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EU’s Proposed Artificial Intelligence Regulation: The GDPR of AI

On April 21, 2021, the European Commission revealed its proposed Regulation laying down harmonized rules on artificial intelligence (the “Proposed Regulation”). If adopted, the Proposed Regulation will have significant implications for businesses both inside and outside the EU that help make AI available in the EU. As the first of its kind, the Proposed Regulation may also influence how other countries, including Canada, regulate AI, similar to how the EU General Data Protection Regulation (“GDPR”) has influenced how other countries regulate privacy. Like the GDPR, the Proposed Regulation provides for severe penalties for non-compliance. It contemplates administrative fines for certain offences of up to €30 million or, if the offender is a company, 6% of its total worldwide annual turnover (whichever is higher), with lesser fines for lesser offences.[1]  Thus, the Proposed Regulation is a major regulatory development that has the potential to shape global standards in this rapidly evolving field.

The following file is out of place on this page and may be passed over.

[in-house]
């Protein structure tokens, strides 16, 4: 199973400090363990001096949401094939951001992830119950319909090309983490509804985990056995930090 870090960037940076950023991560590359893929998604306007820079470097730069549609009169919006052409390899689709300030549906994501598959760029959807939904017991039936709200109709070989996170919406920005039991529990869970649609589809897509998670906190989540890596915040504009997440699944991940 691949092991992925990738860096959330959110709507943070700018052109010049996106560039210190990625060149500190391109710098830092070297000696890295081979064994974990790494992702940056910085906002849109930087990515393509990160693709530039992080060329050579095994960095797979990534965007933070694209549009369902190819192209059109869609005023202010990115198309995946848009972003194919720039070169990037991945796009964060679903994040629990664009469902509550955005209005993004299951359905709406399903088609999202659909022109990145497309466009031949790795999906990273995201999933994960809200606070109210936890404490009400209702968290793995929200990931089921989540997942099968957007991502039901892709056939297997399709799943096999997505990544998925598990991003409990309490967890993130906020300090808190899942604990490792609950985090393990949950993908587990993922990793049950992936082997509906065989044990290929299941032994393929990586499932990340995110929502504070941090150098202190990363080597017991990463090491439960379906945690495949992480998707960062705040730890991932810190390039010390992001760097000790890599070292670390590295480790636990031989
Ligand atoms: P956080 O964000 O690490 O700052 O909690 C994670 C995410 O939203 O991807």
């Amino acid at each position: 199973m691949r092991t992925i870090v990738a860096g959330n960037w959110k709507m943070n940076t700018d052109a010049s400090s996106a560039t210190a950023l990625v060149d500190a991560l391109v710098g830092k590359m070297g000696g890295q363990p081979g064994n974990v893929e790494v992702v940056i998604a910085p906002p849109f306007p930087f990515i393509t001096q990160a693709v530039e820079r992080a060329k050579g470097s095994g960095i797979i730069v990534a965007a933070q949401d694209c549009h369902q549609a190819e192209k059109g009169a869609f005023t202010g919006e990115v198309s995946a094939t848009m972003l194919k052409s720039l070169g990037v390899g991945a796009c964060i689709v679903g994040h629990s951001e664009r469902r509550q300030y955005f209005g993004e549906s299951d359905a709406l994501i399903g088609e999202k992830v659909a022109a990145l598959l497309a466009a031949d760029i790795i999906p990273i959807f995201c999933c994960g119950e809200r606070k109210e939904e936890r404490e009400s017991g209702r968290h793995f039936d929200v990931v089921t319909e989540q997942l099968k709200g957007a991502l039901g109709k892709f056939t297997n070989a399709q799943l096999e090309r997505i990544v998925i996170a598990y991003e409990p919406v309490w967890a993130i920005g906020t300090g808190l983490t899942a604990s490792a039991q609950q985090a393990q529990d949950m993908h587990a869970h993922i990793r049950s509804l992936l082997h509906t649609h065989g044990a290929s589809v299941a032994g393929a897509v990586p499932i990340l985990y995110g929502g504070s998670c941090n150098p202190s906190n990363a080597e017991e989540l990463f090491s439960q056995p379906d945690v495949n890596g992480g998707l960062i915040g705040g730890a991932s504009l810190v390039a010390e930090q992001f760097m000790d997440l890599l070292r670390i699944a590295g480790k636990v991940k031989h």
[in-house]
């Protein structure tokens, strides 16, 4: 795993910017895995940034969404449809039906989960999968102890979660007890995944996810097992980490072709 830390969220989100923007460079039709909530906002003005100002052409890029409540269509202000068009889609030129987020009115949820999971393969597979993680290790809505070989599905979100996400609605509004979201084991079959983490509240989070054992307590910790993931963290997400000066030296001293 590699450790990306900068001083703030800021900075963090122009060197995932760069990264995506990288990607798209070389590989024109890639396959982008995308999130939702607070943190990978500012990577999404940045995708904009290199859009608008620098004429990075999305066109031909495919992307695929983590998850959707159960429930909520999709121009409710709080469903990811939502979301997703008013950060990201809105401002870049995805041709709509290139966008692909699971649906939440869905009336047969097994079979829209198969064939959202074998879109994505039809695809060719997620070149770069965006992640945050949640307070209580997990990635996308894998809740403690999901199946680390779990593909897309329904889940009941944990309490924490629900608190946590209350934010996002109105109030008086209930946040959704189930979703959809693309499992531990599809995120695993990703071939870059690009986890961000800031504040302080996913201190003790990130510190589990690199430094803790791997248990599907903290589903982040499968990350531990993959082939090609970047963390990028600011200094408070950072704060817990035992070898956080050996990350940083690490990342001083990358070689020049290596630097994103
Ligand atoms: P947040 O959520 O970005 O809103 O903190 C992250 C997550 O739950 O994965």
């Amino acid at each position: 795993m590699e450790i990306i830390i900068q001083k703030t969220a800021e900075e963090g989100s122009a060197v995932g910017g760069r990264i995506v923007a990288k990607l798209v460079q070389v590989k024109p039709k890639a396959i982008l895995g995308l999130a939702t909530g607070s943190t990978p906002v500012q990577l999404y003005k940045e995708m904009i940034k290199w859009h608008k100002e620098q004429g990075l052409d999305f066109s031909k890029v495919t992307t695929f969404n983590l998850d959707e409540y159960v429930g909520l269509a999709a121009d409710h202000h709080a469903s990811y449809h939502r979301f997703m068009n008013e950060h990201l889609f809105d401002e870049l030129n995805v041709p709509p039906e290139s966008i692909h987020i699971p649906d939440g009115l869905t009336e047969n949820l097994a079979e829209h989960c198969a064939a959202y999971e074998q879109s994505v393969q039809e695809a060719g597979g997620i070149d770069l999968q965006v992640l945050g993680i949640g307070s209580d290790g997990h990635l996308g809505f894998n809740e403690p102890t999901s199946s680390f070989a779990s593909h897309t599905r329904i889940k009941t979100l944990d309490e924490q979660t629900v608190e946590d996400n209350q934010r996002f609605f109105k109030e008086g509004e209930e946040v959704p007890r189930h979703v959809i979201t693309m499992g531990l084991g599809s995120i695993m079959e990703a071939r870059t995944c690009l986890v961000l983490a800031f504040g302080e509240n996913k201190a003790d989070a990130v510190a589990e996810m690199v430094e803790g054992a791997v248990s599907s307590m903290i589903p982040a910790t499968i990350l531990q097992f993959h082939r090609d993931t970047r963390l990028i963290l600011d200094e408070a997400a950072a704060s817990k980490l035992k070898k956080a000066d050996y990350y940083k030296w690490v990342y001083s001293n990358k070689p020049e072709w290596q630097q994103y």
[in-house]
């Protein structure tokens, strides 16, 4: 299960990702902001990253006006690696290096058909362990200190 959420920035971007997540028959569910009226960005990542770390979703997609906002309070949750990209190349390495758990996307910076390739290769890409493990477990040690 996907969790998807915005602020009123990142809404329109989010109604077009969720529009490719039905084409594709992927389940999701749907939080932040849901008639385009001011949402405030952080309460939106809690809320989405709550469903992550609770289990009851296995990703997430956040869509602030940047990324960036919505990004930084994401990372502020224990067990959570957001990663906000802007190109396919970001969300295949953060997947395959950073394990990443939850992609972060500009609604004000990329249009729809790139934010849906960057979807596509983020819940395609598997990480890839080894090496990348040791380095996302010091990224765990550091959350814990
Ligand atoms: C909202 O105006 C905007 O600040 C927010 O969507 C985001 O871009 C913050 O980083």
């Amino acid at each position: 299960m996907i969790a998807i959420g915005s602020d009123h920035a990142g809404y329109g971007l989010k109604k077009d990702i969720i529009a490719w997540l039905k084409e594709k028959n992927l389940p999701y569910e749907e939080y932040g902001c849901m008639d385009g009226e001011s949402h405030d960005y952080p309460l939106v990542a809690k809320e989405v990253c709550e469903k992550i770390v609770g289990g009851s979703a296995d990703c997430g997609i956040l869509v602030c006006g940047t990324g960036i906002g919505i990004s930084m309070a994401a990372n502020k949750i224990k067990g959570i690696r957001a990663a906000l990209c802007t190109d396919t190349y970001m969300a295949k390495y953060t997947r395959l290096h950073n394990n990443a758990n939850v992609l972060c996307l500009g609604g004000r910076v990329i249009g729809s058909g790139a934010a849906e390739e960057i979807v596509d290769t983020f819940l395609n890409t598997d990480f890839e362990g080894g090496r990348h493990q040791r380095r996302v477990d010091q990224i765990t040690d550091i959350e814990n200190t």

In this article, we highlight several key aspects of the Proposed Regulation.


The Proposed Regulation’s stated objective is to improve the functioning of the EU market by laying down harmonized rules governing the development, marketing, and use of AI in the EU.[2] This objective encompasses four sub-objectives: (i) ensuring AI systems in the EU are safe and respect fundamental rights and values; (ii) fostering investment and innovation in AI; (iii) enhancing governance and enforcement; and (iv) encouraging a single European market for AI.